When it comes to expanding data center space, the “build vs. lease” analysis has been around for quite some time. For years, business executives have struggled with whether to build their own data center or buy space from a colocation provider. How should these decision-makers determine what’s best for their companies today?
The build vs. buy decision can be based on a number of criteria. Many companies look solely at the numbers. In some cases, emotional factors creep in. But in the end, the best decision is based on two things: which method produces the most strategic advantage for the business and which strategy creates less of a drain on company resources.
To arrive at the best decision, executives should objectively answer these questions:
- Will building its own data center provide a competitive advantage for the company?
- How much control does the company need to have over facility operations?
- Does the company have the necessary expertise to build a data center facility?
- Does the company have the time to wait for a major construction project to be completed or do they need space now?
- Does the company have the financial resources to fund construction and operation of a data center?
- Could funds earmarked for a data center project be used to accomplish other strategic goals instead?
- Does the company have the in-house talent to manage a data center operation or will it need to hire additional resources?
- If the data center is moved to a colocation provider, can internal staffing resources be re-focused on core business initiatives?
The Risks Involved in Building
Typically, very large companies in the technology space and/or those who want to maintain full control over facility operations choose to build, own and operate an in-house data center. But several risks accompany this strategy:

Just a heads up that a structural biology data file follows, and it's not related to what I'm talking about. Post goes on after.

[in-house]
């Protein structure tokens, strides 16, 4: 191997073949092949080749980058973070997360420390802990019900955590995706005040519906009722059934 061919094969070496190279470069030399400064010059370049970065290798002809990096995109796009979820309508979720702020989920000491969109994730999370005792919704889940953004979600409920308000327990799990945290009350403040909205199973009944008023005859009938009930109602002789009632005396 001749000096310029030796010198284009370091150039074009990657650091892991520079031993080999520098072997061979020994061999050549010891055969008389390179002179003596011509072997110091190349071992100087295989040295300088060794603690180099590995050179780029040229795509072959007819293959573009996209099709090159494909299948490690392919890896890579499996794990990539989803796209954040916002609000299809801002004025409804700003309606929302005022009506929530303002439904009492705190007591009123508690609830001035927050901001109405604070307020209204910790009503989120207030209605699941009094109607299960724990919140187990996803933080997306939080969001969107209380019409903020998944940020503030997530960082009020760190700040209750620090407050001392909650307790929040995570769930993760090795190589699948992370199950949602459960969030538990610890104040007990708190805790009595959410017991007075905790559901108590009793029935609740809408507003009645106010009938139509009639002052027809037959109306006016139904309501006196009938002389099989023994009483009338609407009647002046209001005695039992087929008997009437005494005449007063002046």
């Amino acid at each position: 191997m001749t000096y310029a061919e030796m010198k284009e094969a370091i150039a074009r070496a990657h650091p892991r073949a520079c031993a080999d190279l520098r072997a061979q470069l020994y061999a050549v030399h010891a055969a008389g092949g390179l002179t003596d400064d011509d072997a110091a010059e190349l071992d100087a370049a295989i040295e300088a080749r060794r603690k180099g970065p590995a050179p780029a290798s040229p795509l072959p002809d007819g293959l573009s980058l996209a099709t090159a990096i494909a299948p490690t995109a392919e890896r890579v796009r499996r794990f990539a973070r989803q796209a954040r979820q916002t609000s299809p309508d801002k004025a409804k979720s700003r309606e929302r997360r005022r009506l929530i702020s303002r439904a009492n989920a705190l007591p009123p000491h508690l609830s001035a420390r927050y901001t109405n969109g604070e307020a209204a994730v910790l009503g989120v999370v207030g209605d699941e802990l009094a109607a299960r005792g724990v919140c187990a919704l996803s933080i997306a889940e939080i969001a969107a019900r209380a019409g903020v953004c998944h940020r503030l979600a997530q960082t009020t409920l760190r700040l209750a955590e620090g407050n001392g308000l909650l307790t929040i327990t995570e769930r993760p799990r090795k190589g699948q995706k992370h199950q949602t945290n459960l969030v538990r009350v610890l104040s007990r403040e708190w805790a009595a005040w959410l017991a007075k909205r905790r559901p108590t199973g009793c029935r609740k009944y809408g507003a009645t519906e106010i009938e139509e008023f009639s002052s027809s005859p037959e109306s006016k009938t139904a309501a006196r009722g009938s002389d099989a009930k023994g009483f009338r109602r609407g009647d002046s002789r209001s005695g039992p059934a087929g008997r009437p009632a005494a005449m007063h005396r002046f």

- Site Selection –Knowing where to build a data center takes special consideration. A suitable location requires a thorough evaluation of many factors, such as the cost and availability of power and water, access to carriers and growth potential.Site risks need to be identified as well. For example, is the location in an area at risk for seismic activity, tornadoes, flooding or other natural disaster?
- Team Assembly — Data center construction requires highly specialized expertise that few companies have in-house. Construction requires outside professionals such as architects, engineers, general contractors and subcontractors. The building team must thoroughly understand the latest technologies and practices involved in data center design. And hiring a team capable of building a sophisticated facility is extremely costly.
- Availability Expectations –Building an in-house data center requires an understanding of availability, redundancy, reliability, uptime, tier levels and fault tolerance. These terms are often used interchangeably and can be misunderstood.It’s important the organization builds the data center to the required level of availability. They must acknowledge the cost trade-offs they’ll need to make. In other words, the more “available” the environment needs to be with redundant components and systems, the more it will cost. However, company executives need to acknowledge no environment will be absolutely bullet-proof. Even the best designs and equipment fail.
- Operational Capabilities – In addition to the level of infrastructure redundancy designed into the facility, operational and maintenance procedures must be established. In addition, qualified support staff should be available around-the-clock to ensure continuous availability. The company should expect to incur substantial costs for specialized personnel to manage mission critical systems including power and cooling. Plus, skills shortages may exist in certain positions.